Daily Devotional 1 Kings 20: 22-30
Have you ever heard someone say, “You believe what you want, and I’ll believe what I want. We are both right”? As Christians, our belief that God is the one and only true God, directly contradicts the all-gods-are-equal philosophy.
Who is like the LORD our God, the One who sits enthroned on high, who stoops down to look on the heavens and the earth?
In 1 Kings 20, God’s people were battling the Syrians, a conflict that challenged not just political borders, but also the character of God. In the ancient world, gods were understood to control the borders of the country where they were worshiped. Each nation had its own deity, and while they acknowledged that other gods existed, local deities had homefield advantage, so to speak.
This explains why after their loss in the first battle, the Syrians changed their strategy. They reasoned that because the Israelites lived in a mountainous region, their god gave them victory over the battle in the mountains. But their gods were worshiped in the plains, so if they battled there, they would claim victory (v. 23).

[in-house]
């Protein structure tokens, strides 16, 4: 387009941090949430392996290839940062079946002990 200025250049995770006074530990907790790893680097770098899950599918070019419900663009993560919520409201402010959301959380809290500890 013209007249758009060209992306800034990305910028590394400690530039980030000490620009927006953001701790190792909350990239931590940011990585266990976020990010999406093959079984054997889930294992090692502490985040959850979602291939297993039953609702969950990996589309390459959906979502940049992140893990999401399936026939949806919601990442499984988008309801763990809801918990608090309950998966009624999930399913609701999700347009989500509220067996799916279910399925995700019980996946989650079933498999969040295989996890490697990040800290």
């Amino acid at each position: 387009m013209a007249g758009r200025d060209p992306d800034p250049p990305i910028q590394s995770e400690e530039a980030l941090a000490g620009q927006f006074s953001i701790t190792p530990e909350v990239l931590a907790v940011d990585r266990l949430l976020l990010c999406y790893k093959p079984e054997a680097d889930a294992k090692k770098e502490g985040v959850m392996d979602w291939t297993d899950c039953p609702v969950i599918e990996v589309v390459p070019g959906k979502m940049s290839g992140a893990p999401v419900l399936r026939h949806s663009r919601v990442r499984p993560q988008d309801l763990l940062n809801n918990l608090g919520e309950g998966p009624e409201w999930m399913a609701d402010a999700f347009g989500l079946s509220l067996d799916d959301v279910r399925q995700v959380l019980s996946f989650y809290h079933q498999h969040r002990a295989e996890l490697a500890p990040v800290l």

This logic contradicted the theology of Israel. Through Moses, God revealed that He was god not just of the mountains, but of the entire world. Yahweh had no rival. Defeating Israel would not result from better strategy or battling on a different field. Israel would lose only if God gave them over to defeat.
God said, “I will deliver this vast army into your hands, and you will know that I am the LORD” (v. 28). The previous victory proved that God had the power to defeat Israel’s enemies. This victory over Syria proved that God’s power was not limited to one region (v. 29). God’s power is everywhere! Ahab didn’t get the message. He immediately pardoned the Syrian king (v. 34). But the truth had been told. God’s people might long for a powerful righteous leader, but there was no need to long for a powerful, righteous god. They already knew Him.
>> No matter how powerful the enemy, no matter what the circumstance, our God is victorious.
Pray with Us
Looking back on past trials, we see how You were with us, working through our difficulties to accomplish good. Thank You for these past experiences that have built our faith.